Adherence to medication is generally defined as the extent to which people take medications as prescribed by their healthcare providers. It can be assessed in many ways (e.g., by self-reporting, pill counting, direct observation, electronic monitoring, or by pharmacy records). This review reports effects of intervention on adherence to cardiovascular medications however adherence has been measured.
Methods and outcomes
We conducted a systematic review and aimed to answer the following clinical question: What are the effects of interventions to improve adherence to long-term medication for cardiovascular disease in adults? We searched: Medline, Embase, The Cochrane Library, and other important databases up to April 2010 (Clinical Evidence reviews are updated periodically; please check our website for the most up-to-date version of this review). We included harms alerts from relevant organisations such as the US Food and Drug Administration (FDA) and the UK Medicines and Healthcare products Regulatory Agency (MHRA).
We found 39 systematic reviews, RCTs, or observational studies that met our inclusion criteria. We performed a GRADE evaluation of the quality of evidence for interventions.
In this systematic review we present information relating to the effectiveness and safety of the following interventions: patient health education, prescriber education, prompting mechanisms, reminder packaging (calendar [blister] packs, multi-dose pill boxes), and simplified dosing.
Adherence to medication is generally defined as the extent to which people take medications as prescribed by their healthcare providers.
It can be assessed in many ways (e.g., by self-reporting, pill counting, direct observation, electronic monitoring, or through pharmacy records). In this review, we have reported adherence to cardiovascular medications however it has been measured.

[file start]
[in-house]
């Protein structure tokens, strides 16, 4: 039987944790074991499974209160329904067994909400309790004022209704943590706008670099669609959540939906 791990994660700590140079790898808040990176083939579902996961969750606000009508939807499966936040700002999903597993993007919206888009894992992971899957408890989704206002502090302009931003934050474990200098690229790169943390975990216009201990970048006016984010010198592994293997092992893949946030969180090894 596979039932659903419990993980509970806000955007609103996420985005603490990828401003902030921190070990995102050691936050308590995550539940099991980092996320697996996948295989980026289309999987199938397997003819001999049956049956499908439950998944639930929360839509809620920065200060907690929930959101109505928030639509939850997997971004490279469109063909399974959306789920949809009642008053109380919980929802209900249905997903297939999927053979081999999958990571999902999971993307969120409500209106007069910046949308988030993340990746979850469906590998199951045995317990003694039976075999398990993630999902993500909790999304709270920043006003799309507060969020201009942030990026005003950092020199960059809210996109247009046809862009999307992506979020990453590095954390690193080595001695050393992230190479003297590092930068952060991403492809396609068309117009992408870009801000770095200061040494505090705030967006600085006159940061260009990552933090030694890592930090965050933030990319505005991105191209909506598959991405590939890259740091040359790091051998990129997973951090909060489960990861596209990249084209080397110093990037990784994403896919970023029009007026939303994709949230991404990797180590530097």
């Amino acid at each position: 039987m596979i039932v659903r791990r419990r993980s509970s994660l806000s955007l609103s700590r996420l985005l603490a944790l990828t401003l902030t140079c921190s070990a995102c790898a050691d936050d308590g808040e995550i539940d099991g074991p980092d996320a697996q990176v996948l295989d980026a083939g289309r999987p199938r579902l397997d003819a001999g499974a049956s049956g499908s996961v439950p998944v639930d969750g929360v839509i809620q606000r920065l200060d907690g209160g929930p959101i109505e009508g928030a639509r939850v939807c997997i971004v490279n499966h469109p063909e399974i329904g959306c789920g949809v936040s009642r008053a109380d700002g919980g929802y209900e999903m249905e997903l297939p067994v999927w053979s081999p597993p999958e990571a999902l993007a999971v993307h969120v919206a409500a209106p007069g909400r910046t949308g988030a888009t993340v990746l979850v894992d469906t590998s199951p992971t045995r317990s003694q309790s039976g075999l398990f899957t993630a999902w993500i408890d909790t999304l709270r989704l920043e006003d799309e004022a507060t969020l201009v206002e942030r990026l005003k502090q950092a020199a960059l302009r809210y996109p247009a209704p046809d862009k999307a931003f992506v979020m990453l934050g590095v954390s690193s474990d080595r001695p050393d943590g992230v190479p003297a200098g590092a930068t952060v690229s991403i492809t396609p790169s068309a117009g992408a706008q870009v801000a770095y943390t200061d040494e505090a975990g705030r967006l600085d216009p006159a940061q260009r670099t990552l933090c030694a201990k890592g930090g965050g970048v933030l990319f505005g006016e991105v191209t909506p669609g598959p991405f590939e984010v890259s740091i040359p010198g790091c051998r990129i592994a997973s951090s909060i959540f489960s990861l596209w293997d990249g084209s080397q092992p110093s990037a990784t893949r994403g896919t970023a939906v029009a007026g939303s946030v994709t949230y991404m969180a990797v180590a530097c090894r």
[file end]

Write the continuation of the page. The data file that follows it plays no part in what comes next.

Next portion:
The RCTs we found used a variety of different interventions in different populations, measured adherence differently, and expressed and analysed results differently.
The diversity and complexity of interventions employed in RCTs makes it difficult to separate out any individual components that might be of benefit.
We found evidence that simplified dosing regimens may increase adherence compared with more complex regimens.
While simplifying the frequency of dosage may increase adherence, it is not known whether simplified regimens may increase adherence when someone is taking multiple drugs, as may be the case with cardiovascular medicines.In altering a drug regimen simply to increase adherence, any changes could potentially affect the effectiveness of the treatment, and could also potentially increase adverse effects.
Prompting mechanisms may also increase adherence to medication.
Some prompting mechanisms may be simple and inexpensive (e.g., mailed reminders), while others (e.g., daily telephone calls, installing videophones) seem impracticable for use in routine practice.
Patient health education may also increase adherence to medication but more data are needed to draw conclusions.
Adherence behaviour is complex. Traditional education methods may fail to address this. However, more patient-centred approaches, particularly those that are nurse- or pharmacist-led, using video or telephone strategies, may be beneficial and require further investigation. We found some evidence that a combination of strategies, such as education plus prompting, may be more successful than a single educational strategy.
We found no evidence from one RCT that reminder packaging (a calendar blister pack) was effective, and found insufficient evidence on other types of reminder packaging such as multi-dose pill boxes.
We found one RCT of prescriber education in a developing country, which showed that a 1-day intensive training session of general practitioners on hypertension improved medication adherence compared with usual care but these data are not generalisable to the range of people taking cardiovascular medication so we cannot draw firm conclusions about this intervention.